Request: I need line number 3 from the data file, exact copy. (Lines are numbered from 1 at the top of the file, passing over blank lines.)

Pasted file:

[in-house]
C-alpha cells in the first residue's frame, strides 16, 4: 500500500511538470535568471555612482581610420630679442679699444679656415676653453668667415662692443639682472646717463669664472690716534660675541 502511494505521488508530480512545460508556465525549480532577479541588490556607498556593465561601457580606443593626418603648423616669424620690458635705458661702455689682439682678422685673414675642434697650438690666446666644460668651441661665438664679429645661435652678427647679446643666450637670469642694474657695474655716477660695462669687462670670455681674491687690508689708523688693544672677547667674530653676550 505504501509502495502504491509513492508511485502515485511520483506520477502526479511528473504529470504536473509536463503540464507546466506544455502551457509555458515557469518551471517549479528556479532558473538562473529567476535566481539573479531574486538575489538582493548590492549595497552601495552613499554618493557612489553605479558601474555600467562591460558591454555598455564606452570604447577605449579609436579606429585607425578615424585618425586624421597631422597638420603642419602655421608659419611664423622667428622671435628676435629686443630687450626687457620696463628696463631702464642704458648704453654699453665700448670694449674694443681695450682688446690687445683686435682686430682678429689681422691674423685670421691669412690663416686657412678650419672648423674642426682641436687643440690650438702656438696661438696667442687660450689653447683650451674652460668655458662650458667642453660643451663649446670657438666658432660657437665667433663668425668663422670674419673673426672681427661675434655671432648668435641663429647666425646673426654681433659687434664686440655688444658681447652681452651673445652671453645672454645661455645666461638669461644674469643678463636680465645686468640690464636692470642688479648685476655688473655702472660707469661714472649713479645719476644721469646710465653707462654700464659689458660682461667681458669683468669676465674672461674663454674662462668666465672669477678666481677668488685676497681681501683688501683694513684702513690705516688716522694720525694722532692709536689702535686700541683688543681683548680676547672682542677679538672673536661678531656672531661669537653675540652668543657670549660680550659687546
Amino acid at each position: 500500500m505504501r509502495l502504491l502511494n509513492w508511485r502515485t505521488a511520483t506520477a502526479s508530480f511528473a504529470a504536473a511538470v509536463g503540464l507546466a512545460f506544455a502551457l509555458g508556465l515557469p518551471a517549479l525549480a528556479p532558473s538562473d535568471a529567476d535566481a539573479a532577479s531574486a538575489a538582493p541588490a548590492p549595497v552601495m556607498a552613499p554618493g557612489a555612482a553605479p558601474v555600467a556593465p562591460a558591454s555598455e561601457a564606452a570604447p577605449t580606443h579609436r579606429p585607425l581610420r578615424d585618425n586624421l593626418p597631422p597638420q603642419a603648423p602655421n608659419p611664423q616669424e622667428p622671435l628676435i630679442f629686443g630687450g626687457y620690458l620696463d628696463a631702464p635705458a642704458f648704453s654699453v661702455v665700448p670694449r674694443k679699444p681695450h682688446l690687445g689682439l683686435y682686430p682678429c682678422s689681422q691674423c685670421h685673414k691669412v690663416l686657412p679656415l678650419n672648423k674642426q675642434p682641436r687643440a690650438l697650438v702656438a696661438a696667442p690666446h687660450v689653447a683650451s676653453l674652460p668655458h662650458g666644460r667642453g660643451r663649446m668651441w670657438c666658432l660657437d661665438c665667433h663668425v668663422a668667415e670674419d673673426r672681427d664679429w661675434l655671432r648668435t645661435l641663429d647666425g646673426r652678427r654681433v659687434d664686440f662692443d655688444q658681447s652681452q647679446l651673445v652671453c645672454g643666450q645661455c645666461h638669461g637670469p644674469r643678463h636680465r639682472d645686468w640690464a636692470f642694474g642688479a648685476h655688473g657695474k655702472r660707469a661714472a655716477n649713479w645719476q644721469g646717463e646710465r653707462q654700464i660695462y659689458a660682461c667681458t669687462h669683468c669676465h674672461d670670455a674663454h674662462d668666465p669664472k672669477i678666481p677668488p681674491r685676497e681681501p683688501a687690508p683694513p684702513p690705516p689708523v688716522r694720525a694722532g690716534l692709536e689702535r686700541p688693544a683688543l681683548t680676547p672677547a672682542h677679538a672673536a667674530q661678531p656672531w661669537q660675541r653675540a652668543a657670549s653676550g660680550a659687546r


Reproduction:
Amino acid at each position: 500500500m505504501r509502495l502504491l502511494n509513492w508511485r502515485t505521488a511520483t506520477a502526479s508530480f511528473a504529470a504536473a511538470v509536463g503540464l507546466a512545460f506544455a502551457l509555458g508556465l515557469p518551471a517549479l525549480a528556479p532558473s538562473d535568471a529567476d535566481a539573479a532577479s531574486a538575489a538582493p541588490a548590492p549595497v552601495m556607498a552613499p554618493g557612489a555612482a553605479p558601474v555600467a556593465p562591460a558591454s555598455e561601457a564606452a570604447p577605449t580606443h579609436r579606429p585607425l581610420r578615424d585618425n586624421l593626418p597631422p597638420q603642419a603648423p602655421n608659419p611664423q616669424e622667428p622671435l628676435i630679442f629686443g630687450g626687457y620690458l620696463d628696463a631702464p635705458a642704458f648704453s654699453v661702455v665700448p670694449r674694443k679699444p681695450h682688446l690687445g689682439l683686435y682686430p682678429c682678422s689681422q691674423c685670421h685673414k691669412v690663416l686657412p679656415l678650419n672648423k674642426q675642434p682641436r687643440a690650438l697650438v702656438a696661438a696667442p690666446h687660450v689653447a683650451s676653453l674652460p668655458h662650458g666644460r667642453g660643451r663649446m668651441w670657438c666658432l660657437d661665438c665667433h663668425v668663422a668667415e670674419d673673426r672681427d664679429w661675434l655671432r648668435t645661435l641663429d647666425g646673426r652678427r654681433v659687434d664686440f662692443d655688444q658681447s652681452q647679446l651673445v652671453c645672454g643666450q645661455c645666461h638669461g637670469p644674469r643678463h636680465r639682472d645686468w640690464a636692470f642694474g642688479a648685476h655688473g657695474k655702472r660707469a661714472a655716477n649713479w645719476q644721469g646717463e646710465r653707462q654700464i660695462y659689458a660682461c667681458t669687462h669683468c669676465h674672461d670670455a674663454h674662462d668666465p669664472k672669477i678666481p677668488p681674491r685676497e681681501p683688501a687690508p683694513p684702513p690705516p689708523v688716522r694720525a694722532g690716534l692709536e689702535r686700541p688693544a683688543l681683548t680676547p672677547a672682542h677679538a672673536a667674530q661678531p656672531w661669537q660675541r653675540a652668543a657670549s653676550g660680550a659687546r